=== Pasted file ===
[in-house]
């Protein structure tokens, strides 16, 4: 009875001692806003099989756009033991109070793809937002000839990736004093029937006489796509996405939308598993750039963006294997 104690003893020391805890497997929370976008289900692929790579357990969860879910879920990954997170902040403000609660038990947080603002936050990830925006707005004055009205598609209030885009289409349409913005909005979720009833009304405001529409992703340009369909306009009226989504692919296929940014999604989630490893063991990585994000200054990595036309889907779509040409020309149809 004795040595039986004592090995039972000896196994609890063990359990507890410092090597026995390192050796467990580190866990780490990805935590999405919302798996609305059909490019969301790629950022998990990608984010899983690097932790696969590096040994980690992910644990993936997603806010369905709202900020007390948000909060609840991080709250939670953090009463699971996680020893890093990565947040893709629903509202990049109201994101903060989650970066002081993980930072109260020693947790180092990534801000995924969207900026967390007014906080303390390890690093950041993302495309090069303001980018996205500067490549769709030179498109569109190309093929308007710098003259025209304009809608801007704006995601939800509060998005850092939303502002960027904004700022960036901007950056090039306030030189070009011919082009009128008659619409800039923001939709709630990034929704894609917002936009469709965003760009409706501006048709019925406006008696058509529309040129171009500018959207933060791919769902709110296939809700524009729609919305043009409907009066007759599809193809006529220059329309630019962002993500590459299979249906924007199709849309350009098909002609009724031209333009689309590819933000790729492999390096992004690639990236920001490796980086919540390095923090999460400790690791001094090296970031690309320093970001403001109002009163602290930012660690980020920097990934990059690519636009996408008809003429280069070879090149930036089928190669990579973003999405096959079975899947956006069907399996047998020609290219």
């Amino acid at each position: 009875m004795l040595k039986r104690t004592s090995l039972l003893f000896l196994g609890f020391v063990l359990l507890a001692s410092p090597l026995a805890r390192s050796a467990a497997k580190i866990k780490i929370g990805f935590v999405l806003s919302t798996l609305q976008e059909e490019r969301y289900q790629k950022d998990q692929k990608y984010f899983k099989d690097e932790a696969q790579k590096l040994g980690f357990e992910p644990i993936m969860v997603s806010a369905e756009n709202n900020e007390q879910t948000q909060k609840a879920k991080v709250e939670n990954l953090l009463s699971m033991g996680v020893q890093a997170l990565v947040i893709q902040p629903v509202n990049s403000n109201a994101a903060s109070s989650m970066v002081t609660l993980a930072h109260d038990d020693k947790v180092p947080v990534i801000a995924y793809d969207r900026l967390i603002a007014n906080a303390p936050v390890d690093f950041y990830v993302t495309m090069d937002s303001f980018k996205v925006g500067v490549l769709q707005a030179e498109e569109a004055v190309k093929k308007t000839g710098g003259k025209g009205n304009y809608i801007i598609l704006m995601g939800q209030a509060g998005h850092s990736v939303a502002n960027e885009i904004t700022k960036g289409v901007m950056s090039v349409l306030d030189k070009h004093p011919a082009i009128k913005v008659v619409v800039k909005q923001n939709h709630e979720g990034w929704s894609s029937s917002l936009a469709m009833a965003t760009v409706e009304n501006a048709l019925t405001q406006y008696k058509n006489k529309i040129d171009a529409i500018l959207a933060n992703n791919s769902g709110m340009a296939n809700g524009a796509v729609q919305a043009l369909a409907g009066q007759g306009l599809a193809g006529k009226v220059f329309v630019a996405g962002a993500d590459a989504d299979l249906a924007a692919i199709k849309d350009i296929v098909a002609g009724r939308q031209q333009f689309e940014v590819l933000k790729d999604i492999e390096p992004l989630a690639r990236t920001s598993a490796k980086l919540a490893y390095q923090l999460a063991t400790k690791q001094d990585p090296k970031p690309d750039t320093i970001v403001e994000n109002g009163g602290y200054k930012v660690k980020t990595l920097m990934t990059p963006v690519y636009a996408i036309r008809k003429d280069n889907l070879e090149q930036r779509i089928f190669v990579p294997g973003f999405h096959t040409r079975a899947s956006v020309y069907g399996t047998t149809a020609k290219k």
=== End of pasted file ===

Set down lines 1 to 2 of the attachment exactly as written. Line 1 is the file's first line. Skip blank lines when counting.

[in-house]
């Protein structure tokens, strides 16, 4: 009875001692806003099989756009033991109070793809937002000839990736004093029937006489796509996405939308598993750039963006294997 104690003893020391805890497997929370976008289900692929790579357990969860879910879920990954997170902040403000609660038990947080603002936050990830925006707005004055009205598609209030885009289409349409913005909005979720009833009304405001529409992703340009369909306009009226989504692919296929940014999604989630490893063991990585994000200054990595036309889907779509040409020309149809 004795040595039986004592090995039972000896196994609890063990359990507890410092090597026995390192050796467990580190866990780490990805935590999405919302798996609305059909490019969301790629950022998990990608984010899983690097932790696969590096040994980690992910644990993936997603806010369905709202900020007390948000909060609840991080709250939670953090009463699971996680020893890093990565947040893709629903509202990049109201994101903060989650970066002081993980930072109260020693947790180092990534801000995924969207900026967390007014906080303390390890690093950041993302495309090069303001980018996205500067490549769709030179498109569109190309093929308007710098003259025209304009809608801007704006995601939800509060998005850092939303502002960027904004700022960036901007950056090039306030030189070009011919082009009128008659619409800039923001939709709630990034929704894609917002936009469709965003760009409706501006048709019925406006008696058509529309040129171009500018959207933060791919769902709110296939809700524009729609919305043009409907009066007759599809193809006529220059329309630019962002993500590459299979249906924007199709849309350009098909002609009724031209333009689309590819933000790729492999390096992004690639990236920001490796980086919540390095923090999460400790690791001094090296970031690309320093970001403001109002009163602290930012660690980020920097990934990059690519636009996408008809003429280069070879090149930036089928190669990579973003999405096959079975899947956006069907399996047998020609290219």